One area where the Cayman shines unexpectedly is cargo space. ConsumerGuide rates it above the class average for cargo room, reporting that there are "cargo bays front and rear for more luggage-carrying possibilities than in many two-seaters," though they also mention that there is "little in-cabin storage space." Kelley Blue Book agrees, deriding the "dismal cupholders" inside the cabin, but adding that "stowage space under both the front hood and beneath the rear hatch" gives it "a good deal more practicality than may be apparent at first glance." Compared to its Boxster relative, the Cayman's "hatchback body style offers more cargo capacity than the Boxster, with 9.1 cubic feet in the rear and a front trunk (or 'frunk') that brings total storage capacity to 14.5 cubic feet," says Edmunds.
In typical Porsche fashion, the 2008 Porsche Cayman features exemplary build and materials quality. Kelley Blue Book calls the interior of the Cayman "compact but well-finished," featuring "lots of leather and brushed aluminum accent trim." Cars.com agrees, praising the "mostly nice materials throughout and fine build quality" evident in it. Even ConsumerGuide can't help but gush about the "rich-feeling, carefully assembled cabin materials" that "enhance the sophisticated ambiance," but they mark Porsche down for charging extra "for amenities some rivals include as standard, including full leather upholstery."
Unfortunately, the exceptional build quality on the 2008 Porsche Cayman doesn't translate into a quiet ride. ConsumerGuide notes that "the engine's location behind the seats means more mechanical ruckus than in front-engine designs," and other reviews read by TheCarconnection.com also mention obtrusive ambient noise levels. Autoblog says that the 2008 Porsche Cayman has "minimal sound insulation to keep the din at a palatable level."
2008 Porsche Cayman
While no crash tests have been conducted, the 2008 Porsche Cayman has extensive safety features, with slightly reduced visibility.
When it comes to safety on the 2008 Porsche Cayman, there is little in the way of objective safety measures to report. Like most Porsches, the 2008 Porsche Cayman has not been crash tested by either the National Highway Traffic Safety Administration (NHTSA) or the Insurance Institute for Highway Safety (IIHS).
However, reviews read by TheCarConnection.com show a high level of approval for the standard safety features on the 2008 Porsche Cayman. Edmunds reviewers report that in the Cayman, Porsche offers standard "antilock disc brakes, stability control, traction control and torso- and head-protecting side-impact airbags." The side impact airbags are of a rather atypical design, as Cars.com notes that "unlike most cars that have side curtain airbags mounted in the roof, the Cayman S' curtain airbags are installed in the doors, like the Boxster roadster, and inflate upward." Among the various safety features, the stability control receives the most attention in reviews read by TheCarConnection.com. Car and Driver is particularly impressed with its operation, finding that "the intervention threshold of the stability-control system is commendably high."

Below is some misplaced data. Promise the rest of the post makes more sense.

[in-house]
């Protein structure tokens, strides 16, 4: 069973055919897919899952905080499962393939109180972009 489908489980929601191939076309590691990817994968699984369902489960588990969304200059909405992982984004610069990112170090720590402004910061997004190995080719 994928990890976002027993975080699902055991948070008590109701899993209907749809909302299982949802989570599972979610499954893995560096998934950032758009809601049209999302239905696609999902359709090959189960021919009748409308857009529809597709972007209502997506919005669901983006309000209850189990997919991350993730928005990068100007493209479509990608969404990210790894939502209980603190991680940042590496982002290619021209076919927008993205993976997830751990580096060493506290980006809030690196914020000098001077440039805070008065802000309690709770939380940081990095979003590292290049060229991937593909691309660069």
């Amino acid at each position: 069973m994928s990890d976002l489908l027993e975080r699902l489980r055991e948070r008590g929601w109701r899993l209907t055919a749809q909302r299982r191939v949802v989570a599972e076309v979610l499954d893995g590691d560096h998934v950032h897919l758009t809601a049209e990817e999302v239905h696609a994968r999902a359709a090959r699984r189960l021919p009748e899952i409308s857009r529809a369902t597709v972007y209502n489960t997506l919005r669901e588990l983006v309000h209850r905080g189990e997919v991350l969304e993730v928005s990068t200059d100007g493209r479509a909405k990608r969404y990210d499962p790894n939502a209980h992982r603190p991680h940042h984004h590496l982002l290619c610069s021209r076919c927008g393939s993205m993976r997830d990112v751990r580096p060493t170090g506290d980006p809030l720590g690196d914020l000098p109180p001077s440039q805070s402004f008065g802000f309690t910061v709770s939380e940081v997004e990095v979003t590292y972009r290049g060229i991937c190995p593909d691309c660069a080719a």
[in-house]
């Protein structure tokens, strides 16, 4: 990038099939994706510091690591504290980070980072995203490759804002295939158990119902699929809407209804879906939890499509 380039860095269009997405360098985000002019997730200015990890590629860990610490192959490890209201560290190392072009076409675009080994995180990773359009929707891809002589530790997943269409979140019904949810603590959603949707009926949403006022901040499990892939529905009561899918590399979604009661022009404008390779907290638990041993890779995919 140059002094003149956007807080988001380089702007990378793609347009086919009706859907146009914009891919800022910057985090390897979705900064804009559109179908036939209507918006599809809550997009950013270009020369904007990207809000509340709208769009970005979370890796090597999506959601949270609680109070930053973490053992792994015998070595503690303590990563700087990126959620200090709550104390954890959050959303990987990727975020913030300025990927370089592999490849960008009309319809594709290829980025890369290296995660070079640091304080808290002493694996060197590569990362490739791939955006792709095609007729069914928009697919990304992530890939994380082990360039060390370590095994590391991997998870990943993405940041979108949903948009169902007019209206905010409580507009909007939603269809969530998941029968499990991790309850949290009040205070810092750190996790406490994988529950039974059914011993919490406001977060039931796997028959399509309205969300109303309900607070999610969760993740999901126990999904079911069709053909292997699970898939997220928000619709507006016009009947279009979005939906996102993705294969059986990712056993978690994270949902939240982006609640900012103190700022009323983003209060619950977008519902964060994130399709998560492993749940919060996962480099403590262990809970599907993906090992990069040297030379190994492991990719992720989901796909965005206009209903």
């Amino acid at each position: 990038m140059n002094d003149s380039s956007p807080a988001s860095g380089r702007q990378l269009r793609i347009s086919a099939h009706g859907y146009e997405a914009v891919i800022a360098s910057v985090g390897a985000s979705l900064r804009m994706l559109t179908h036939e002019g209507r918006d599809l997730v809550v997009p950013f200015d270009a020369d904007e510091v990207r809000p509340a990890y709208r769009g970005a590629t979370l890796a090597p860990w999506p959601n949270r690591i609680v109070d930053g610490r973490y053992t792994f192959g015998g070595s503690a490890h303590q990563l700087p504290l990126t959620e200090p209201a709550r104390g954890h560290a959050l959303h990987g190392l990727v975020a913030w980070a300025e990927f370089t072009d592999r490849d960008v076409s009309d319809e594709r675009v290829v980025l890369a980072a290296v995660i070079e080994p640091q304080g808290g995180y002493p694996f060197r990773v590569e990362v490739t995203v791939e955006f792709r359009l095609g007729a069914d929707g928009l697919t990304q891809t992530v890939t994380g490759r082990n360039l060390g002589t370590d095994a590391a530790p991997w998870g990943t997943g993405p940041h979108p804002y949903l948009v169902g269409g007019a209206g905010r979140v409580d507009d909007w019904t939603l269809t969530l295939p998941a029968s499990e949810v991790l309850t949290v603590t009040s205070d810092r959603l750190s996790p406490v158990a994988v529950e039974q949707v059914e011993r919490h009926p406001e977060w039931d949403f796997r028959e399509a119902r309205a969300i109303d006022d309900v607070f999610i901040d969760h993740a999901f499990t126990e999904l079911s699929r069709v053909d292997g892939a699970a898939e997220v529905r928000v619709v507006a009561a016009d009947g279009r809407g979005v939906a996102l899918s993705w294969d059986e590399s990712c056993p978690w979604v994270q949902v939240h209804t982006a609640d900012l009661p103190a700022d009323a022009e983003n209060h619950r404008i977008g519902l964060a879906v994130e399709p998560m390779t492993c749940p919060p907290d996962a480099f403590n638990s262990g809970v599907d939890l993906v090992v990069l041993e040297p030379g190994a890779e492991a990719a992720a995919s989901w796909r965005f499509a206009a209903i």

One of the few drawbacks to the Cayman is the fact that driver visibility is compromised in some directions. Kelley Blue Book lists this fact as "the only real shortcoming" of the Cayman Porsche, and says "the prominent roof pillars can block sightlines to the sides or rear." Reviewers at Autoblog notice some visibility issues when driving on the freeway, with the "low stance minimizing visibility." For an overall impression, ConsumerGuide concludes "visibility fore and aft is excellent, but the view to the rear corners is compromised by excessively thick roof pillars." They also report that a "rear-obstacle-detection system" is available as an optional feature to help improve driver awareness from within the 2008 Porsche Cayman.
2008 Porsche Cayman
Standard features can disappoint, but if you have the available cash, there are some nice options available on the 2008 Porsche Cayman.
The 2008 Porsche Cayman is a sportscar first and a luxury car second. As such, the standard features list can leave some a bit disappointed.
Edmunds lists the standard features on the base Cayman Porsche as "heated outside mirrors, a CD player, cruise control, a trip computer and full power accessories." To that list, the Porsche Cayman S adds only an "upgraded sound system" and "variable-intermittent wipers," according to ConsumerGuide. Kelley Blue Book writes that both trims of the 2008 Porsche Cayman "are equipped to put the driver's needs first," which explains the lack of too many comfort and luxury features. In reviews read by TheCarConnection.com, complaints about the features generally focus more on what is absent from the standard features list than anything noticeably wrong with the features that are included. For example, Cars.com derides the fact that there's neither "an auxiliary input jack for connecting a portable music player" nor "satellite radio" standard. They are also disappointed to find that there aren't "any steering-wheel audio controls" as a standard feature on the Cayman; Porsche offers them as an option, but Cars.com thinks that "they shouldn't be at this price.”
Compared to the standard features, the options list on the 2008 Porsche Cayman S receives a much more positive reception from reviewers. Edmunds writes "the number of options is dizzying, particularly in regards to customizing interior trim and styling selections." Kelley Blue Book says that "nifty upgrades start with the Sport Chrono Package that can keep track of your lap times, intensify throttle response and alter shift mapping of the Tiptronic S transmission," while "bi-xenon headlamps and four different kinds of 19-inch alloy wheels" are also available. ConsumerGuide adds that the Preferred Package brings "heated seats" and a "Bose sound system," while stand-alone features include a "navigation system" and "automatic climate control." However, Cars.com once again steps in to offer some criticism, finding that the "optional automatic air conditioning system, for instance, has only one zone, not two." Car and Driver also mentions that, with the Porsche Cayman's options list, "you don't have to check many on a Porsche order sheet to produce big price escalations."